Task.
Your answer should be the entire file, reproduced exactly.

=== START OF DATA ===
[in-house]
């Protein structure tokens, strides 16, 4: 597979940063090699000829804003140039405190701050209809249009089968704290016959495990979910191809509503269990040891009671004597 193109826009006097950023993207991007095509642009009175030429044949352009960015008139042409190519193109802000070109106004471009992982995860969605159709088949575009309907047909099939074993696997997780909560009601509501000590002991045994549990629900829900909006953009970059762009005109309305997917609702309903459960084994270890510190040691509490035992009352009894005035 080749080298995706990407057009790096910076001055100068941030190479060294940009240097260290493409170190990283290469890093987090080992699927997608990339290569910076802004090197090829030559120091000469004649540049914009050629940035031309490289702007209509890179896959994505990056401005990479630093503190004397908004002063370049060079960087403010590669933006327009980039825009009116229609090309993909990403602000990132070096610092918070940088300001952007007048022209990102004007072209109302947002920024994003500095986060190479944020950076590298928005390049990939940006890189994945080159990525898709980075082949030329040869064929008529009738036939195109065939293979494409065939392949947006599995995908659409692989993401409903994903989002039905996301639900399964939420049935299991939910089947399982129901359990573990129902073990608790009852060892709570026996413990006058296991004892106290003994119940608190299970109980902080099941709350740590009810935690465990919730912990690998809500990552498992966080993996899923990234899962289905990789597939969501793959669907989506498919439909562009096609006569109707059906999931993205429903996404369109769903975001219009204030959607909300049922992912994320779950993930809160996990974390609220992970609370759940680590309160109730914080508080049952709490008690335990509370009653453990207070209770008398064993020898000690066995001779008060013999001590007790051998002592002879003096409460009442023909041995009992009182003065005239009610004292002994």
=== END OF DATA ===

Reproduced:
[in-house]
């Protein structure tokens, strides 16, 4: 597979940063090699000829804003140039405190701050209809249009089968704290016959495990979910191809509503269990040891009671004597 193109826009006097950023993207991007095509642009009175030429044949352009960015008139042409190519193109802000070109106004471009992982995860969605159709088949575009309907047909099939074993696997997780909560009601509501000590002991045994549990629900829900909006953009970059762009005109309305997917609702309903459960084994270890510190040691509490035992009352009894005035 080749080298995706990407057009790096910076001055100068941030190479060294940009240097260290493409170190990283290469890093987090080992699927997608990339290569910076802004090197090829030559120091000469004649540049914009050629940035031309490289702007209509890179896959994505990056401005990479630093503190004397908004002063370049060079960087403010590669933006327009980039825009009116229609090309993909990403602000990132070096610092918070940088300001952007007048022209990102004007072209109302947002920024994003500095986060190479944020950076590298928005390049990939940006890189994945080159990525898709980075082949030329040869064929008529009738036939195109065939293979494409065939392949947006599995995908659409692989993401409903994903989002039905996301639900399964939420049935299991939910089947399982129901359990573990129902073990608790009852060892709570026996413990006058296991004892106290003994119940608190299970109980902080099941709350740590009810935690465990919730912990690998809500990552498992966080993996899923990234899962289905990789597939969501793959669907989506498919439909562009096609006569109707059906999931993205429903996404369109769903975001219009204030959607909300049922992912994320779950993930809160996990974390609220992970609370759940680590309160109730914080508080049952709490008690335990509370009653453990207070209770008398064993020898000690066995001779008060013999001590007790051998002592002879003096409460009442023909041995009992009182003065005239009610004292002994």